UCT’s medical school – the oldest in South Africa – has for more than 100 years trained doctors, treated patients and advanced medical science. While the walls of this pre-eminent school and its teaching hospital will never speak, a collection of recently uncovered images offers fascinating insights into not only the history of medicine in South Africa, but also our society across decades. Working with UCT Libraries’ Digital Library Services (DLS), researchers at the Pathology Learning Centre (PLC) have digitised this collection to make it public so that it can serve as research material for a variety of disciplines.
Dr Jane Yeats, a virologist and curator of the PLC, and director of the PLC, was initially employed by UCT to digitise a collection of bottled tissue and organ specimens. One day, when she requested from the Department of Surgery some of the filed records that accompany the bottled collection, she got an unexpected addition.
From the outside the files were indistinguishable; they were all small, faded-green and ring-bound. But unlike the files she had asked for, the ones she hadn’t been expecting were packed with cards displaying photographs of body parts, organs and surgeries; x-rays; illustrations taken from textbooks; and, mainly, patient photographs – all annotated. Among them was an x-ray of conjoined twins, photos taken four years apart of a woman who’d undergone oesophageal reconstruction, a young child – his face in shadow – with a parasitic cyst on his spine.
When Yeats recovered the full collection, she discovered that the cards totalled around 7 000. They detailed surgical procedures, documented methodologies and showed the people and pathologies moving through the medical school and hospital between the 1920s and 1970s.
An interdisciplinary treasure trove
Yeats realised the value of what she was looking at and decided the images needed to be digitised. “This collection will be of value to disciplines such as medical history, medical anthropology, sociology, arts, politics and more,” she says.
Yeats believes the collection was initiated by Professor Charles Saint, the Faculty of Medicine’s chair in surgery appointed in 1920, and was used as a teaching tool between then and the 1980s, when this collection was mothballed and relegated to a storeroom.
“The problem was clear to Yeats and Clark: How do we give other researchers access to this resource, which has so much research potential, while respecting confidentiality.”
“You would never get clinical photographs like this anymore,” Yeats says, looking at a photo of a seated Xhosa woman in traditional dress smoking a traditional pipe.
“There are not a lot of photos like this in the collection, but I think the surgery department was trying to make a point here. Around the ’40s onwards, there was a surge in cancer of the oesophagus, mainly in the Eastern Cape, and there was a lot of research trying to figure out why. One of the theories was that pipe-smoking of the locally grown tobacco was the cause, and somebody took a series of photos with this in mind,” Yeats continues.
“This is an example of the sort of information in the collection that might interest a researcher, but not primarily from a medical point of view.”
In addition to Yeats, the collection has a champion in Michaela Clark, a visual studies graduate from the University of Stellenbosch, who was appointed as a research assistant to digitally archive and curate it. Clark first saw the collection while she was searching for a topic for her master’s thesis. Her research looked at the visual portrayal of venereal diseases in this collection.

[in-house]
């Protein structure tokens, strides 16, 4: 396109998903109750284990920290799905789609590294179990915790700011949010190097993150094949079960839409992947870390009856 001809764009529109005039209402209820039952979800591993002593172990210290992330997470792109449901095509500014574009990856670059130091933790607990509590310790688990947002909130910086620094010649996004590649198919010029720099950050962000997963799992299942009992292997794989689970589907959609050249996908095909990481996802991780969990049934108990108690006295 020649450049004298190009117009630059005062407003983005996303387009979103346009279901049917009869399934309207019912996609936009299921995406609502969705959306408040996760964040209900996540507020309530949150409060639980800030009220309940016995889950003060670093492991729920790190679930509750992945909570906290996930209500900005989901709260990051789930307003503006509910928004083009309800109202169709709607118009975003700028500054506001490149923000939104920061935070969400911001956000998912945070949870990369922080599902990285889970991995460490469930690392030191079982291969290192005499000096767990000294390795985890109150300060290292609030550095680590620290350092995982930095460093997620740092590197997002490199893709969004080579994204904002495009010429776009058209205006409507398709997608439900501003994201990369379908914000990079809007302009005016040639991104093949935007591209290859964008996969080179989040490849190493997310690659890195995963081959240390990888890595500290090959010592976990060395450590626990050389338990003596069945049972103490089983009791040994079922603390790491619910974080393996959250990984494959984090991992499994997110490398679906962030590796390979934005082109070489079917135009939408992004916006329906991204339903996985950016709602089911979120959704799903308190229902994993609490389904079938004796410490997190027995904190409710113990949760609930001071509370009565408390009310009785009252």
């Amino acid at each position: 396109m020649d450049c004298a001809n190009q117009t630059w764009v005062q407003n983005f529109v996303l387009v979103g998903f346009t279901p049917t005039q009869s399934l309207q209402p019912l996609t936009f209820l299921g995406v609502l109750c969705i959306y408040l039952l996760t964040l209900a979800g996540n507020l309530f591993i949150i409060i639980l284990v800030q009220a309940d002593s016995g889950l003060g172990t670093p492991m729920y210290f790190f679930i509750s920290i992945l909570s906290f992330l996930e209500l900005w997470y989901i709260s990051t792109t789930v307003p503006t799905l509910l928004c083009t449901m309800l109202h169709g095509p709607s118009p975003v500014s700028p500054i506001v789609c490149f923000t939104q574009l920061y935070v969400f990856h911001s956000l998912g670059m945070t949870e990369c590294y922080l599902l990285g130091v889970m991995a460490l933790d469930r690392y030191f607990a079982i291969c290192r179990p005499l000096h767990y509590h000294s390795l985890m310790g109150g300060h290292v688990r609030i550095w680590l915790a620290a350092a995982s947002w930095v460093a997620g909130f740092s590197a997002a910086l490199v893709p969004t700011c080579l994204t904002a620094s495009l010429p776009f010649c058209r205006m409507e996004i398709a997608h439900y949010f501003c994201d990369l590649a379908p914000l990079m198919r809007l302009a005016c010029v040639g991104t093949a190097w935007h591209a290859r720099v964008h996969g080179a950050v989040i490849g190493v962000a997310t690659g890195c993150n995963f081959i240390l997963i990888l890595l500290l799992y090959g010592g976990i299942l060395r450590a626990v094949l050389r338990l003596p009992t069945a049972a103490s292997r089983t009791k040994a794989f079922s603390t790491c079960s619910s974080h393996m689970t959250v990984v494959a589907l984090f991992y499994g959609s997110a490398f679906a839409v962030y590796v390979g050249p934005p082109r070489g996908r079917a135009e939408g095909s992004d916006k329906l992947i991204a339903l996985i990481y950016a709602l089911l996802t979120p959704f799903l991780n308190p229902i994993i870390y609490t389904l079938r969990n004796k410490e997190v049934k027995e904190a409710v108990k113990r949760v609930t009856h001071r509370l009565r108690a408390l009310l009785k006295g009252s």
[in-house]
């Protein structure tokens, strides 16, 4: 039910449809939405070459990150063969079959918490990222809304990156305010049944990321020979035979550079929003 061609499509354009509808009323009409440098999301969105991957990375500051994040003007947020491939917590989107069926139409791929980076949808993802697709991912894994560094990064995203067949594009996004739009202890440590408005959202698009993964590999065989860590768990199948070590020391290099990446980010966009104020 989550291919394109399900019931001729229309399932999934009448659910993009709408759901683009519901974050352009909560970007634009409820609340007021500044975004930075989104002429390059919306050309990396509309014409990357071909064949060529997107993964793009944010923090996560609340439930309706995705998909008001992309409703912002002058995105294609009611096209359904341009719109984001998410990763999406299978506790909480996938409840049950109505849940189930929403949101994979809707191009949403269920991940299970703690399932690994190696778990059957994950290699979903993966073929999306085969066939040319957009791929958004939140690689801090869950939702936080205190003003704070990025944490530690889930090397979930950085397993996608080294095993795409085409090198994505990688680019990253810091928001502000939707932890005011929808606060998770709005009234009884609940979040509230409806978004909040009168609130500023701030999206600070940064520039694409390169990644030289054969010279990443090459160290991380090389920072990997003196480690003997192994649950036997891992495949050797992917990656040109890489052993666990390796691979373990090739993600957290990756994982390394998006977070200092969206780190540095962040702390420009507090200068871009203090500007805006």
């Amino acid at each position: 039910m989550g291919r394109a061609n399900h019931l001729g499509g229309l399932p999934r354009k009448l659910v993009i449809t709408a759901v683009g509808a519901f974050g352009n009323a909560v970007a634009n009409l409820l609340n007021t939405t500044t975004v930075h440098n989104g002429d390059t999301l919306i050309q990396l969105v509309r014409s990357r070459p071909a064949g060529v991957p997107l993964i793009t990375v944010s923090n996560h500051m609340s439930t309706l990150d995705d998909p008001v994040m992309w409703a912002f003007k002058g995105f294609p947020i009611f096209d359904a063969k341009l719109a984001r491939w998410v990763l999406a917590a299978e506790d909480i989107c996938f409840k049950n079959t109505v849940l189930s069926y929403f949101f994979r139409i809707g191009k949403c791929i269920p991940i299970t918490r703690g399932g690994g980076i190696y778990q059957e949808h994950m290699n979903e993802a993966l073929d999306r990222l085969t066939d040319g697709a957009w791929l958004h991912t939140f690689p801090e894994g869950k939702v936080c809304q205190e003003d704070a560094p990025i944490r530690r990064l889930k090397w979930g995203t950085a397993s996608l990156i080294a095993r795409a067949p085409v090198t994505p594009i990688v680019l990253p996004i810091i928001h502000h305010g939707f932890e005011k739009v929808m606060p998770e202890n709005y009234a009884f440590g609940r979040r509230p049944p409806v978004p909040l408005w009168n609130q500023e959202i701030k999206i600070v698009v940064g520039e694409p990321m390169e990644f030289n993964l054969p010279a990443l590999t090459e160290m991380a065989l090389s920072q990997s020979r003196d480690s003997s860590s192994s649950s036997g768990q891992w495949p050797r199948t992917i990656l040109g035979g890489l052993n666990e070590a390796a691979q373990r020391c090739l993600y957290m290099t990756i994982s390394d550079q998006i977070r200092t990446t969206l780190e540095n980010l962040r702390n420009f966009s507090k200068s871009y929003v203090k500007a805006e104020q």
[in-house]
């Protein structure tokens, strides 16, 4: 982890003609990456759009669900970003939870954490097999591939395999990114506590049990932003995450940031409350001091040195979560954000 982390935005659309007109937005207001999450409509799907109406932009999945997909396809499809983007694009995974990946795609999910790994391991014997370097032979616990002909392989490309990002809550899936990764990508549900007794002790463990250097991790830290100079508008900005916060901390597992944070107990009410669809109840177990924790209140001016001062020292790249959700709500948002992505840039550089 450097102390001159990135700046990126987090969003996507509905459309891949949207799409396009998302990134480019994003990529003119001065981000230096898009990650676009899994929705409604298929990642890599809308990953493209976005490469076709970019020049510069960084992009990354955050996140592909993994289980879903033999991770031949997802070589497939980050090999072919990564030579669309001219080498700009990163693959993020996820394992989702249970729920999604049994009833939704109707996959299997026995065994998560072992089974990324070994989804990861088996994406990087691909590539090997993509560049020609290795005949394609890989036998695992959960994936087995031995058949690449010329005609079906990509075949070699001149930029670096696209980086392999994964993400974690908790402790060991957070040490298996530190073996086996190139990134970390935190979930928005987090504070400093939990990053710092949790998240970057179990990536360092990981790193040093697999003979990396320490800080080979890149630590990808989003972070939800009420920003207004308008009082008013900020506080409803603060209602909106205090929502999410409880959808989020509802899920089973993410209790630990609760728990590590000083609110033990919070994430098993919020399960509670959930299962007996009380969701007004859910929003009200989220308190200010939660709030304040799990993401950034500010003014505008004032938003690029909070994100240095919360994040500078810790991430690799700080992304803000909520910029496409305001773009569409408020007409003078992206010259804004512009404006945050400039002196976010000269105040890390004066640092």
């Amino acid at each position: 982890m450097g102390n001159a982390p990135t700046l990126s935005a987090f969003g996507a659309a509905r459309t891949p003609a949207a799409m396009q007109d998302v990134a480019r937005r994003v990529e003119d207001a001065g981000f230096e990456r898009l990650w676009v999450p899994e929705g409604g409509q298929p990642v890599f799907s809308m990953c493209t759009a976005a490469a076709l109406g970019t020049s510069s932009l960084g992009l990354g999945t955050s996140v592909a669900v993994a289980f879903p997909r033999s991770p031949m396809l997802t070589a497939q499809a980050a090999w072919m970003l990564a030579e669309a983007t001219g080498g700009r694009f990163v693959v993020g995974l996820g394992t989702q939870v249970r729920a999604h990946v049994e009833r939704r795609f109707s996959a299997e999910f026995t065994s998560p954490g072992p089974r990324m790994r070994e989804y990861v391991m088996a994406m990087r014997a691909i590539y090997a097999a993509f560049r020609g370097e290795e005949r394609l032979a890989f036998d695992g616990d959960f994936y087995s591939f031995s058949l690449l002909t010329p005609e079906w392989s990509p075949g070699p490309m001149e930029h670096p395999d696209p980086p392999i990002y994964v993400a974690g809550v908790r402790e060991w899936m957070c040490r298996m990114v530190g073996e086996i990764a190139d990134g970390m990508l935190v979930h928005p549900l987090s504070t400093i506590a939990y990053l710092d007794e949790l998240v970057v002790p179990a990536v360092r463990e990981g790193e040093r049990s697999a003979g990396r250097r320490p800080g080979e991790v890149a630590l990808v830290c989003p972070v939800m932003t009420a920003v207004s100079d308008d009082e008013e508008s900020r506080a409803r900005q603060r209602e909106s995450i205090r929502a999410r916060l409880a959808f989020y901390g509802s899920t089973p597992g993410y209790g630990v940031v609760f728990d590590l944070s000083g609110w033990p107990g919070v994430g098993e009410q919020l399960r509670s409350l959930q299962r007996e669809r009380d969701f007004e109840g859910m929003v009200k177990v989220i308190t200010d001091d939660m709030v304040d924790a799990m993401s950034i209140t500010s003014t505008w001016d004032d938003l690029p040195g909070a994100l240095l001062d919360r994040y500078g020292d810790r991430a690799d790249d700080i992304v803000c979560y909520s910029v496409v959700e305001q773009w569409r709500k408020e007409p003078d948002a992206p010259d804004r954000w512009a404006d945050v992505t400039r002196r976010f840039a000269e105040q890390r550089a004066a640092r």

The problem was clear to Yeats and Clark: How do we give other researchers access to this resource, which has so much research potential, while respecting confidentiality. Some of the patient photographs are revealing, and most of the people are identifiable, says Clark.
The solution seemed to lie in a digital repository that could allow researchers – from any discipline and anywhere in the world – to access the information, but with limitations.
A solution of two parts
To make the collection available in a way that would meet their requirements, Yeats and Clark needed advice on the tools available for sharing it. Kayleigh Lino and Erika Mias, then digital curation officers at DLS, recommended a dual-system solution using the web-based open-source applications Access to Memory (AtoM) and Omeka.
The entire collection is described in AtoM@UCT, but, for confidentiality, visual examples are only provided when they do not reveal the patients’ identities. The collection is searchable and indexed, which means researchers can query, group and organise the collection in different ways. This is key, as it allows researchers to identify patterns in the data, says Clark.
Omeka then adds another layer to this archive: curation. “Omeka gives us a blank slate to talk about the pictures and show the research possibilities,” says Yeats. It is on Omeka that the PLC presents the curated selection of images as exhibits.
This collection of historical clinical photographs has fascinating stories to tell, says Yeats. “By carefully framing these images in exhibitions on Omeka, and describing them in AtoM@UCT, we hope to offer a respectful engagement with our material to showcase its value beyond the medical field.”
“The collection is about Groote Schuur. It’s about the people of Cape Town, the early days of the medical school and the academic hospital,” says Yeats. “Thousands of people went through that hospital, and the surgery department documented quite a lot of them and their conditions. It’s a common history.”
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